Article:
If there’s any doubt left that we live in divisive political times, know this: Some fans of Harry Potter are burning their copies of the books to protest author J.K. Rowling’s views of the U.S. president. And she’s fighting back on Twitter, insulting those very fans.
That’s right, one of the most beloved series of books in modern history has now become a political prop. Is nothing safe?
Rowling has been vocal about her feelings concerning President Trump for some time. She has mostly used Trump’s favorite platform, Twitter, to share her criticisms.
These tweets have generated a Facebook page’s worth of headlines. But Rowling’s brushes with political controversy are nothing new.
Rowling is a dedicated progressive. She’s a strong believer in welfare, which she relied on during a particularly rough period in her life. As she said during a 2008 Harvard commencement speech, “An exceptionally short-lived marriage had imploded, and I was jobless, a lone parent, and as poor as it is possible to be in modern Britain, without being homeless … By every usual standard, I was the biggest failure I knew.”
More recently, Rowling found herself in the midst of a Twitter battle surrounding Britain’s decision to leave the European Union, referred to as Brexit, which she staunchly opposed.
Much of this now seemingly endless debate was absent during the height of the Harry Potter craze because the author didn’t publicly discuss her views until the publication of the final book in the series. In 2008, a year after “Harry Potter and the Deathly Hallows” hit bookshelves, Rowling gave 1 million pounds to Britain’s Labour Party.
That same year, speaking to El Pais, she said of the U.S. presidential campaign in which Hillary Clinton and Barack Obama were battling for the Democratic nomination: “I want a Democrat in the White House. It seems a pity that Clinton and Obama have to be rivals, because both are extraordinary.”
Anyone who gave the Harry Potter books a close reading likely wouldn’t have been surprised by Rowling’s politics.
Most of the subplots involve the triumph of marginalized peoples, be it the mixed-heritage Hermione, a “mudbl–d,” the poverty-stricken Weasleys, the stigmatized Hagrid (essentially an ex-offender reintroduced to society who can no longer practice magic as a result) or the “lower class” house elf named Dobby (the most obvious analogue to American slavery).
Harry himself, after all, was an orphan and survivor of attempted infanticide.
In his book “Harry Potter and the Millennials,” Anthony Gierzynski wrote that, “the evidence indicates that Harry Potter fans are more open to diversity and are more politically tolerant than nonfans; fans are also less authoritarian, less likely to support the use of deadly force or torture, more politically active, and more likely to have had a negative view of the Bush administration.”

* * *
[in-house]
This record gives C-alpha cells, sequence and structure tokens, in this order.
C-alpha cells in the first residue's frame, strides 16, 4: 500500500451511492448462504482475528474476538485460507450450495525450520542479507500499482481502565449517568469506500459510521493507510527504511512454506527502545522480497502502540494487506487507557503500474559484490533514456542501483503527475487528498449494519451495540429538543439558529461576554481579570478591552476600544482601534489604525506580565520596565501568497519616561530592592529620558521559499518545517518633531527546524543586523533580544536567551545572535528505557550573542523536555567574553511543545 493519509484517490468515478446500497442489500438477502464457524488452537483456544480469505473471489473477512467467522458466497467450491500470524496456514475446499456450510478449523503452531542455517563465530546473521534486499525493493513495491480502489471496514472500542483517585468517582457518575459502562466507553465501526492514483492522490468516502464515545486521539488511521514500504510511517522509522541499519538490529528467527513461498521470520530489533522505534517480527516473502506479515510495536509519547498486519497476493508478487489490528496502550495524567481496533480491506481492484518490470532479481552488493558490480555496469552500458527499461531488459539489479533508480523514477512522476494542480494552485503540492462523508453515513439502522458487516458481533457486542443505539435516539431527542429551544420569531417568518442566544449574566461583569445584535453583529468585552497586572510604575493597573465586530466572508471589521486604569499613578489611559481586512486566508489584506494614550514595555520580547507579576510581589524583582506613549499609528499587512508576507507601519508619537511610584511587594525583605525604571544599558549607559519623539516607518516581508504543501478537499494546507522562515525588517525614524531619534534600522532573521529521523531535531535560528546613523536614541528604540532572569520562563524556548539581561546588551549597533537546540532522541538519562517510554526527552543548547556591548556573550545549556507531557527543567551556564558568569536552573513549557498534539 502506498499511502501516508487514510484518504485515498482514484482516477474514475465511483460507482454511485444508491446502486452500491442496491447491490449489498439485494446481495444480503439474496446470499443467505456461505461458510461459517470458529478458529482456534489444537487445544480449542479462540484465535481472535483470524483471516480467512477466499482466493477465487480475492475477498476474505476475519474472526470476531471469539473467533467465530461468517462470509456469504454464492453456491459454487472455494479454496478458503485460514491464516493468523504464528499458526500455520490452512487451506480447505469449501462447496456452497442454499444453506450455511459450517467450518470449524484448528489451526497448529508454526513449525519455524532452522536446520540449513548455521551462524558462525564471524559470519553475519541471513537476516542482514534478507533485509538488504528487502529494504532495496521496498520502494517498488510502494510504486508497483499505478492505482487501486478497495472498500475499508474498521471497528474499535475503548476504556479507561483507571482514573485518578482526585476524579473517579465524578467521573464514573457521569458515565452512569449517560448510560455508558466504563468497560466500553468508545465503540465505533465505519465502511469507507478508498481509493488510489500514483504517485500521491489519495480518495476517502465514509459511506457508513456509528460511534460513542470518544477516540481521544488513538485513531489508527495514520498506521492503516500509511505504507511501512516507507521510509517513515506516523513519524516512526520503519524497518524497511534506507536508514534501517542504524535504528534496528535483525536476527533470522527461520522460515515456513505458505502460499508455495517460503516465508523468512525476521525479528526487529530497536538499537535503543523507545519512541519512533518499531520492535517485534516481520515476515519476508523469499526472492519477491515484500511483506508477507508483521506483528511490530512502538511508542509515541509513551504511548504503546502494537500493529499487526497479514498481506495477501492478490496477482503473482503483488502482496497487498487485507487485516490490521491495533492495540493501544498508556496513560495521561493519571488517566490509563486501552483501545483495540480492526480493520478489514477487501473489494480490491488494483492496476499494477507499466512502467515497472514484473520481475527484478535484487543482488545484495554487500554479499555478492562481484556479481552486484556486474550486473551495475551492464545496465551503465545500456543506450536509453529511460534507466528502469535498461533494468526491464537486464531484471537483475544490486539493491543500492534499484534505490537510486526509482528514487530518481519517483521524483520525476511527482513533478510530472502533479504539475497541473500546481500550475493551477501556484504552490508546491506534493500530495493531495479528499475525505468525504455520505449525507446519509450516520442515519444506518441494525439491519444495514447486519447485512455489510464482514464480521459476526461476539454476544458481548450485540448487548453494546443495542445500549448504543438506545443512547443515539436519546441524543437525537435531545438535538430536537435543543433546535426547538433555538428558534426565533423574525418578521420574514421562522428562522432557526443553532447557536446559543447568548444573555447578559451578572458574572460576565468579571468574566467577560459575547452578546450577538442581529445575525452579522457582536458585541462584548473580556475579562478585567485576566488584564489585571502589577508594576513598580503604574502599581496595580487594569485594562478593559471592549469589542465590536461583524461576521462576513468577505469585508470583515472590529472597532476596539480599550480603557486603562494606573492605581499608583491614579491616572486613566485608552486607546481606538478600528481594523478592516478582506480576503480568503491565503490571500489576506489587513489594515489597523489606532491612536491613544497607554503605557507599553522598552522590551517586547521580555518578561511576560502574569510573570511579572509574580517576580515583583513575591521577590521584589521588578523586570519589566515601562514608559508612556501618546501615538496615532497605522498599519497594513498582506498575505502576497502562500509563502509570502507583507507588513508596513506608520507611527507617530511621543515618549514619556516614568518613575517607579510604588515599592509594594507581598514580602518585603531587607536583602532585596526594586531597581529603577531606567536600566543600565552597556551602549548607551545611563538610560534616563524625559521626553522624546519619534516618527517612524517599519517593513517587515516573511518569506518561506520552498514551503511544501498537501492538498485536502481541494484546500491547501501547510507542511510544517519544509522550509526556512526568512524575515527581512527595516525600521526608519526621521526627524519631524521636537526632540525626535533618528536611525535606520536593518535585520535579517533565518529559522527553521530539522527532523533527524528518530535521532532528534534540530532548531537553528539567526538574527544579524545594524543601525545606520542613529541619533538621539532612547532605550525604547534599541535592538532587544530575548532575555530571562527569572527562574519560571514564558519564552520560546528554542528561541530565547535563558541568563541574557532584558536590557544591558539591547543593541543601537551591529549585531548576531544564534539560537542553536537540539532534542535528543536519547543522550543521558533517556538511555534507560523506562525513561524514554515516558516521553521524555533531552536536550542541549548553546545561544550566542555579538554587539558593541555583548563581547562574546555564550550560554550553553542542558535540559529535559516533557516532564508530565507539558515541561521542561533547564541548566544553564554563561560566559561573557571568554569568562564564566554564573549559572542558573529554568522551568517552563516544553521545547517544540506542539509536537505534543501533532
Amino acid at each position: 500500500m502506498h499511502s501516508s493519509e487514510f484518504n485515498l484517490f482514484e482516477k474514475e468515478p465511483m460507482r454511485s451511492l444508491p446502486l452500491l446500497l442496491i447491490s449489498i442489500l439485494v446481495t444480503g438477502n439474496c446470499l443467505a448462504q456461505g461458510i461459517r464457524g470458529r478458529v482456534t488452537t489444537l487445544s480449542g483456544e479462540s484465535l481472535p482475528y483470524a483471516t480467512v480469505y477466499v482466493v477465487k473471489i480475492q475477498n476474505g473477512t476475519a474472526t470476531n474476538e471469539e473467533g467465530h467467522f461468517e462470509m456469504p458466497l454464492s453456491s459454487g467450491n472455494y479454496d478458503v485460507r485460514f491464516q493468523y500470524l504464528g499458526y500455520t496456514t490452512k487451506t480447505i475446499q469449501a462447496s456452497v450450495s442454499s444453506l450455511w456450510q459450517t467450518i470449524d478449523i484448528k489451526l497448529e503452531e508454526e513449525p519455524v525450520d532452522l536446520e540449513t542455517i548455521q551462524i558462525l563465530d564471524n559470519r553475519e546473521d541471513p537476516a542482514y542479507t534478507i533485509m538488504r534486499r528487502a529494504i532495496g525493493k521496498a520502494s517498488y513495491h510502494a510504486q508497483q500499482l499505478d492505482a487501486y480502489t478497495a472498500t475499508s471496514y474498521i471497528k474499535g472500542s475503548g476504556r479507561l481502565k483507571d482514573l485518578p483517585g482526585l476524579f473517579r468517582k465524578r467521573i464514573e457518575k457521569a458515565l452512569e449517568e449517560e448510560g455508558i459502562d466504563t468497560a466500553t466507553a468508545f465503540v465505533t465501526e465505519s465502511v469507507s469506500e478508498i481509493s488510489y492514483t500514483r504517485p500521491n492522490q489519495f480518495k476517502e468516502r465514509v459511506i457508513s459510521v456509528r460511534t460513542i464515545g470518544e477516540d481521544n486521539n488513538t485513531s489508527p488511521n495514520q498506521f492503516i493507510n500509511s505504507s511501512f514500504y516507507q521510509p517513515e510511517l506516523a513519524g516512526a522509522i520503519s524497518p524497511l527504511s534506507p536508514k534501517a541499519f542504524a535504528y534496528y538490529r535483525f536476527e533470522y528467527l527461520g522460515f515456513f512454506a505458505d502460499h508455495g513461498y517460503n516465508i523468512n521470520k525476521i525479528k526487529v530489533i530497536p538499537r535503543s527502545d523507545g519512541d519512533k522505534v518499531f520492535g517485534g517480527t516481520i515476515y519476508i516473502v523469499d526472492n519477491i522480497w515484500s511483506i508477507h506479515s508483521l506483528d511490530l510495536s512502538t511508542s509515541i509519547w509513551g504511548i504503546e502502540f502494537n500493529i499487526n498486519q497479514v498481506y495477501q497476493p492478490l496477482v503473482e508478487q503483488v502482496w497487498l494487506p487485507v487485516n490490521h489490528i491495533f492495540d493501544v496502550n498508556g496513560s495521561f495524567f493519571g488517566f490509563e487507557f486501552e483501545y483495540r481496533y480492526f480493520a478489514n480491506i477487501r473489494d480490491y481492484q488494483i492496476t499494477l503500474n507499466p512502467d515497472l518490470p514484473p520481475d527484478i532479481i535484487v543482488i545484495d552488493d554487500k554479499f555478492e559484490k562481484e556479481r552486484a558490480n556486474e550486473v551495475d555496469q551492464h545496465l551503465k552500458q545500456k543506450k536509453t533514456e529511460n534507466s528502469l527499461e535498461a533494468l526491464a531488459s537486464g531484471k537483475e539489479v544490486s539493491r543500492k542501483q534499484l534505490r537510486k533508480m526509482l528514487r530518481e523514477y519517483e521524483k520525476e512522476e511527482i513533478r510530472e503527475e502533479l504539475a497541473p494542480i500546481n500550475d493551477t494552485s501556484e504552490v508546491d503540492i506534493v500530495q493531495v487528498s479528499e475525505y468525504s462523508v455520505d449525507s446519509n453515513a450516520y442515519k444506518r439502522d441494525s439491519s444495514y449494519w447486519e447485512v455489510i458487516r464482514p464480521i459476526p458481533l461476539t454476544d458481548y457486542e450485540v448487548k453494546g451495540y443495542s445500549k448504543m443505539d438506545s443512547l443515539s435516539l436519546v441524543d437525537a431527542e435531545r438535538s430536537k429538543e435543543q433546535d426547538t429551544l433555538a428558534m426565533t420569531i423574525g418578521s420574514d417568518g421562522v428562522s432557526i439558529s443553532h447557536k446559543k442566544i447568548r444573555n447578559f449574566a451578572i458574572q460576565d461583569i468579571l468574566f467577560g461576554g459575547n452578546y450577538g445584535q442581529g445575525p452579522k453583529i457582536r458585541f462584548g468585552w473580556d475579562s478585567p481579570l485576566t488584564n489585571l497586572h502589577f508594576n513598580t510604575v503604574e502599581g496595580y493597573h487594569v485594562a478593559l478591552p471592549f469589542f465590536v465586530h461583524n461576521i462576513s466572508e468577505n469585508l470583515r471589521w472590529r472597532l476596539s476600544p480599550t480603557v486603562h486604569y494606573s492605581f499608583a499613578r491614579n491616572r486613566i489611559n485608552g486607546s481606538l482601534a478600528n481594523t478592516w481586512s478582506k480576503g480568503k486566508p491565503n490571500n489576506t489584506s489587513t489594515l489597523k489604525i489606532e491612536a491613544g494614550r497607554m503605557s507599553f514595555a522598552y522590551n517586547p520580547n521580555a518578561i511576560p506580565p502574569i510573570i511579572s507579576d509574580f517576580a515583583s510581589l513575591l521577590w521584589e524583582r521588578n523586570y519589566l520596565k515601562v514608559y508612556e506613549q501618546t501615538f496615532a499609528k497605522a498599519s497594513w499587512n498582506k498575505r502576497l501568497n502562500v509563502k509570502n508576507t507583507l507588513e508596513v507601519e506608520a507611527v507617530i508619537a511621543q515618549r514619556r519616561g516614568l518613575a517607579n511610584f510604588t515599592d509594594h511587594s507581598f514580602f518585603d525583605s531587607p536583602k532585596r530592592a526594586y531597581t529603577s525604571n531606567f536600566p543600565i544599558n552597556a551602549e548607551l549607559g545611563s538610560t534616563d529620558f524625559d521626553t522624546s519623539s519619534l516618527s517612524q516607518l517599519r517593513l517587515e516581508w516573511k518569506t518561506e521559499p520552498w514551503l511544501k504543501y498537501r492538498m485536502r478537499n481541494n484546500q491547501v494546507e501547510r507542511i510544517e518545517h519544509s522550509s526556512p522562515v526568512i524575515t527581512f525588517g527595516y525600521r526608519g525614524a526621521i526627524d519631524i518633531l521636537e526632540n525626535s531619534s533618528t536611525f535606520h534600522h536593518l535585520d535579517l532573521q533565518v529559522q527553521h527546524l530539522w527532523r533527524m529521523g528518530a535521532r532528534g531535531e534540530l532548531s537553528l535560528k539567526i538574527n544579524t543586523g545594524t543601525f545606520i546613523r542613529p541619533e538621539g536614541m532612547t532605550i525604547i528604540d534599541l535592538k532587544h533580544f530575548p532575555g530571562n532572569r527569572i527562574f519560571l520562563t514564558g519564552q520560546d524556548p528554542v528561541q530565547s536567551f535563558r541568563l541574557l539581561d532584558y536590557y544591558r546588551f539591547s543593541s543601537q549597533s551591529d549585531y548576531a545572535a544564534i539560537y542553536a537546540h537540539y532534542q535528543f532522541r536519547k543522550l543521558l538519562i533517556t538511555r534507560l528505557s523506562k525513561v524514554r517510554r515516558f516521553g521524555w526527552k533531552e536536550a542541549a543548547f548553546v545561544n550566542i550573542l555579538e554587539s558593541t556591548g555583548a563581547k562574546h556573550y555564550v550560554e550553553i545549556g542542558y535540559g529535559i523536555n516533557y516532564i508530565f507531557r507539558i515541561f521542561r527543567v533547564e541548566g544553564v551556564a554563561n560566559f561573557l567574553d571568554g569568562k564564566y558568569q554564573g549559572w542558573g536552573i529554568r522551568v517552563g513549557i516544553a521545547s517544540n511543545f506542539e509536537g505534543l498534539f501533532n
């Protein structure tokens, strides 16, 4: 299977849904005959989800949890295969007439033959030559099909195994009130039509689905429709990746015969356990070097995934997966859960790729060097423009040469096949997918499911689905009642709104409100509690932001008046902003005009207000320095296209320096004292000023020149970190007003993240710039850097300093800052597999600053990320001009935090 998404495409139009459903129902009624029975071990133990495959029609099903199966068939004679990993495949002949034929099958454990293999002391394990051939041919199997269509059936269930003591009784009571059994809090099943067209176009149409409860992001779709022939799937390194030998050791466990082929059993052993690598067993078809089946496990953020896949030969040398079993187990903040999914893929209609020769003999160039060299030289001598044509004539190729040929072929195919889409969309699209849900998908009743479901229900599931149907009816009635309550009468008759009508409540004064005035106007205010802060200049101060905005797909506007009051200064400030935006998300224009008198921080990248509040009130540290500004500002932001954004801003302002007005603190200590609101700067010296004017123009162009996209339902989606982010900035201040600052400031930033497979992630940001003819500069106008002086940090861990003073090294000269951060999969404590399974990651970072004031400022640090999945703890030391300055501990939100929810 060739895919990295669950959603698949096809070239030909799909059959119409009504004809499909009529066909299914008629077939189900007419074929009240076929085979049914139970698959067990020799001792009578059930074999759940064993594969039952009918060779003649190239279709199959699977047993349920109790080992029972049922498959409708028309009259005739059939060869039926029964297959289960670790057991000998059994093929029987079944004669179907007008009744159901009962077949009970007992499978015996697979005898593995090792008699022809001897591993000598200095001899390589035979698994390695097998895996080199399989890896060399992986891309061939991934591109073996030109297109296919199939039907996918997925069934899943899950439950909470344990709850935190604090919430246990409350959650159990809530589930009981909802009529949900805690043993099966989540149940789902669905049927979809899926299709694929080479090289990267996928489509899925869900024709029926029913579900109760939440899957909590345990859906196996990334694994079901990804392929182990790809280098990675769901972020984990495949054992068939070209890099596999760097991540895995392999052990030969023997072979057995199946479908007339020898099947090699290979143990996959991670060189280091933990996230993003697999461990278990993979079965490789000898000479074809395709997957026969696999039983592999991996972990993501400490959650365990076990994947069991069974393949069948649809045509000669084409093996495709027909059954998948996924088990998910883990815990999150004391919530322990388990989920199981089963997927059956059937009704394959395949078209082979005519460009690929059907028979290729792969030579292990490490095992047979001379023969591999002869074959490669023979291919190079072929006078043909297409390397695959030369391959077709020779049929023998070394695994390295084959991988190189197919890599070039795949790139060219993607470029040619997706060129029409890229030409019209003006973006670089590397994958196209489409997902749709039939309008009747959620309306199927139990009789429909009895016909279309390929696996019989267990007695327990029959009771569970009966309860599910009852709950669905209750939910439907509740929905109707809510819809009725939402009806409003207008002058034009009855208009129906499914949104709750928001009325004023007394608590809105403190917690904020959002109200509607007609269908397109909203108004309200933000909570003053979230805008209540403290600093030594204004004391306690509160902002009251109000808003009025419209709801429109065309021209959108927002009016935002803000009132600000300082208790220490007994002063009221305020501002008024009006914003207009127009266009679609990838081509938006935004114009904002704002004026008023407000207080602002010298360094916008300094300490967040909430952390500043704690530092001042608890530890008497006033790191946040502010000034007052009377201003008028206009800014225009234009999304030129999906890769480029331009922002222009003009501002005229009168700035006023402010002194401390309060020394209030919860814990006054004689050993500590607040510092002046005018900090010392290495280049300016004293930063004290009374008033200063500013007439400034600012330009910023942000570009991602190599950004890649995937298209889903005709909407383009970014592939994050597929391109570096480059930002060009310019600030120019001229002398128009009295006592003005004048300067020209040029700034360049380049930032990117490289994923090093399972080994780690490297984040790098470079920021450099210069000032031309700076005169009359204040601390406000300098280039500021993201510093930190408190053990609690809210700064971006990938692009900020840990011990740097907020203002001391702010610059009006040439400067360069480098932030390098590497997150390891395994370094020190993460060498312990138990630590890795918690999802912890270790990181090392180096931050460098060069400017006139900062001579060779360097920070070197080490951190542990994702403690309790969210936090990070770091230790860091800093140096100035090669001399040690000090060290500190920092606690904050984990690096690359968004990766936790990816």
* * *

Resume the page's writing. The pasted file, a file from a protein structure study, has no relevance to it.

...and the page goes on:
Rowling invites anyone to challenge her.
Once Rowling opened up about her beliefs, it has been a steady stream ever since. And while attacking her own fans might seem like a poor marketing choice, it’s important to note one of the values that Rowling holds most dear: freedom of speech.
“Intolerance of alternative viewpoints is spreading to places that make me, a moderate and a liberal, most uncomfortable. Only last year, we saw an online petition to ban Donald Trump from entry to the U.K. It garnered half a million signatures,” she said during the 2016 PEN America Literary Gala at the American Museum of Natural History in New York City. “I find almost everything that Mr. Trump says objectionable. I consider him offensive and bigoted. But he has my full support to come to my country and be offensive and bigoted there. His freedom to speak protects my freedom to call him a bigot. His freedom guarantees mine.”
Rowling had already faced some conflict before she publicly expressed her political views. Her Harry Potter books were maligned by some Christian groups, making it one of the most challenged books in 2000, as tracked by the American Library Association’s Office for Intellectual Freedom, according to the New York Times.
“The challenges seem to be objecting to occult or supernatural content in the books and are being made largely by traditional Christians who believe the Bible is a literal document,” Virginia Walter, president of the ALA’s Association for Library Service to Children, told the newspaper. “Any exposure to witches or wizards shown in a positive light is anathema to them. Many of these people feel that the books are door-openers to topics that desensitize children to very real evils in the world.”
The outcry didn’t come only from fringe, radical sects of Christianity, either. As noted in the Christian Post, when Pope Benedict XVI was still Cardinal Joseph Ratzinger he condemned the books for their “subtle seductions, which act unnoticed … deeply distort Christianity in the soul before it can grow properly.”
There’s a certain irony to this, considering Rowling has said that Christianity was a great inspiration for the books.
“To me [the religious parallels have] always been obvious,” she said at a 2007 news conference. “But I never wanted to talk too openly about it because I thought it might show people who just wanted the story where we were going.”
There were Christian references throughout the series. When Harry visits his parents’ graves in one book, the headstone reads, “The last enemy that shall be destroyed is death” — an abridged version of 1 Corinthians 15:26.
The graveyard is also the final resting place of headmaster Albus Dumbledore’s mother and sister, whose tombstone bears the inscription, “Where your treasure is, there your heart be also” — a direct quote from Matthew 6:19.
“I think those two particular quotations he finds on the tombstones at Godric’s Hollow, they sum up — they almost epitomize the whole series,” Rowling said at the news conference.